In the "New Testament" how do we most clearly see God? As a human person, who acts and does signs and wonders and miracles, to liberate and heal and save. That is what the name Jesus means: YHWH who saves. When God becomes embodied, he becomes embodied in a person who grows and develops from fetus to baby to child to adolescent to adult. As Luke 2.52 states: "Jesus increased [προκόπτω, prokopto - literally to advance, grow, progress]
 in wisdom and in years, and in divine and human favor." So even Jesus evolved and changed to grow into his own divine calling as the embodiment of God's presence.

The classic Christian view of God combines the data of the Old and New Testaments to posit an Ultimate Reality that is, in essence, a dynamic relationship of distinct Persons who dwell IN each other eternally as One God. This is described as the Trinity: One God in Three Persons of Father, Son, and Spirit. But this is not a static God of three thrones sitting side by side by side, but as a dynamic, pulsating, self-giving Love. The Father constantly giving Himself to the Son, through the Spirit. And the Son, constantly sharing Himself with the Father, through the same dynamic Spirit. This dynamic Love overflows from the depths of Godself to create a whole universe of endless possibilities, made so that free, intelligent, sentient beings could emerge and evolve and learn to share in this Divine Life.

In the language of the Eastern Church Fathers who created this Trinitarian language to describe the God revealed in Christ, this is called the "perichoresis" of God's inner life. Perichoresis is the "circle dance" of ancient Greek theater, in which the actors circled in and out of each other in a beautifully self-giving, self-sharing intimacy. The Triune God is not static Being, but a dynamic dance, inviting all of the Universe to dance within God's dance. This is the perfection of Love and Justice and Compassion and Truth and Beauty that draws all beings to evolve into better and better incarnations of themselves over time.

So this seems to be the picture of God that fulfills the trajectory of the Scriptures: A dynamic, energetic, active Creator, not a passive Being ruling over a static universe. Now, let us talk about the picture of the creation presented to us in Scripture itself.


The first theme I would pick out of Scripture is the idea of "the Journey". We start in the garden of Eden, when YHWH walked (not sat!) with humans in the garden, and then gave us the task of naming the creatures (notice that means God did NOT assign names, but gave us freedom to). We then notice the stories of the Fathers and Mothers of Faith: Abraham, Isaac, Jacob, Joseph, Sarah, Rebekah, Rachel and Leah. They were all called on a journey, a pilgrimage with God, into the Promised Land. The Exodus story is a story of journey FROM a worse place TO a better place, FROM slavery TO freedom. Once the nation of Israel was settled, and God's people began an agrarian economy, pilgrimage and journey to holy sites were key to their spirituality. Even in exile and return, we find the theme of journeying away, and coming back.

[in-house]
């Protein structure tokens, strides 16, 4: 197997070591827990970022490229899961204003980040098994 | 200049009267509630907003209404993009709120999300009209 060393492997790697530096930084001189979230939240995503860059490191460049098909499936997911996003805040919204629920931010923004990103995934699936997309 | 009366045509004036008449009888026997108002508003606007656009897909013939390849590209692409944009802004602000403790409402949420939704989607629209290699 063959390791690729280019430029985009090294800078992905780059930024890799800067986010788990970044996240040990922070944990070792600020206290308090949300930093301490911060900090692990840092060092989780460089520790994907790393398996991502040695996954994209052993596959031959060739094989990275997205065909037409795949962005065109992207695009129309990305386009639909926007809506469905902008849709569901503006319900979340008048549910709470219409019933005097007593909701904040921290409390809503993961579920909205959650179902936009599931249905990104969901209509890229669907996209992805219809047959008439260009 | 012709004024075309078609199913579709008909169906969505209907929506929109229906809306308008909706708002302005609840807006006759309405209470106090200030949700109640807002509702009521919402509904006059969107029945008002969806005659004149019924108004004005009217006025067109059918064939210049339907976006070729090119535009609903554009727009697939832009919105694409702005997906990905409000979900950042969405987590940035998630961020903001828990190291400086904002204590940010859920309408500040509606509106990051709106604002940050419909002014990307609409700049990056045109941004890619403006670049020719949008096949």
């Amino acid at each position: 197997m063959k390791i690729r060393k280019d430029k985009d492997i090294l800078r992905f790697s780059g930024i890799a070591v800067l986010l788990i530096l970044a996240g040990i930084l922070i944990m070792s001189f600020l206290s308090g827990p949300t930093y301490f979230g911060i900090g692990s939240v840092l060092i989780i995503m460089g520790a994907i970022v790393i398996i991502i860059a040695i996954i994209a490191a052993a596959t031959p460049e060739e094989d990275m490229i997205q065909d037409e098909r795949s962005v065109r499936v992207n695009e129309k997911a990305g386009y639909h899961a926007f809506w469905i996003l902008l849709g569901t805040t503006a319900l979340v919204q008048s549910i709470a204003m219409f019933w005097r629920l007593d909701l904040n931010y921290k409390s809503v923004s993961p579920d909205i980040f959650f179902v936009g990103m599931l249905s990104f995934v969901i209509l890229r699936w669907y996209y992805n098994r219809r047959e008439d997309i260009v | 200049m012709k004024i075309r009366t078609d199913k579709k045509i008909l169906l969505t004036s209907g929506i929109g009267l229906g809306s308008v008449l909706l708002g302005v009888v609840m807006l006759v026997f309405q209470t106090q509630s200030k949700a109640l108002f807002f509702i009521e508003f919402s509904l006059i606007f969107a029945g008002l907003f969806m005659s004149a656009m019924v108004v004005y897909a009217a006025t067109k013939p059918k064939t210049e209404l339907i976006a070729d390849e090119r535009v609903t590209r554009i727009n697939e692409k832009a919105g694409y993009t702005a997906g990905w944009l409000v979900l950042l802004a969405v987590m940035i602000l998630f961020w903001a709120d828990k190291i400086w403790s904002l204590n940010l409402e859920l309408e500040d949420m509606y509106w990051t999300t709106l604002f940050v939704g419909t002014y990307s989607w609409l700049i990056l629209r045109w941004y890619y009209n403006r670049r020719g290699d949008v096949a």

The New Testament is literally nothing but a journey. God's Eternal Son journeys from the Divine Presence to become incarnate in a baby, who grows and develops on his life journey. After Jesus is baptized, he goes on a journey through the wilderness. When Jesus begins ministry he journeys from place to place to place. When Jesus calls disciples, he has them journey with them, then he sends them out as Apostles on their own journeys. The word Apostle is in fact a version of a verb, meaning "one sent forth on a journey". After Jesus' journey to the cross, and descent into death, and return in resurrection, Jesus gathers his followers together. And what does he do? He sends them on a journey to share his Good News to "the ends of the earth". And the rest of the Christian Scriptures are written in the midst of missionary journeys, as the Apostles instruct the growing communities they have founded who follow the Way of Jesus.

Now, I'm not saying that "journey = evolution" as an exact equation. But I am saying that, IF most of the Bible functions within the motif of "journey", THEN the journey motif sits much better with the idea that the entire cosmos is on a journey with God, rather than the idea that the entire cosmos is a static entity that has been defaced, and now must be restored to Neo-Platonic perfection.

And I am saying that evolution is ONE way of talking about a cosmic journey, where the whole cosmos grows and develops and travels in the direction of greater and greater complexity, greater and greater community. Organic molecules develop into single cell creatures. Single cell creatures develop into multi-cell creatures in which the cells actually work together and give of themselves for the sake of the whole organism. Multi-cell creatures develop into multi-organ creatures, which in turn grow and diversify. Some species fail to adapt and reach a dead end. Others attain greater and greater adaptation, until some of these creatures become rational and conscious and creative. They become "persons" able to connect with the Source of Transcendent Love from which they ultimately come, and toward which they ultimately journey.


In fact, this idea of the cosmos growing and developing into the fullness of God seems to be an elaboration of some of the key words within the original Genesis creation narratives themselves. To get to these words, I must say a bit about what these stories are, and are not, trying to accomplish.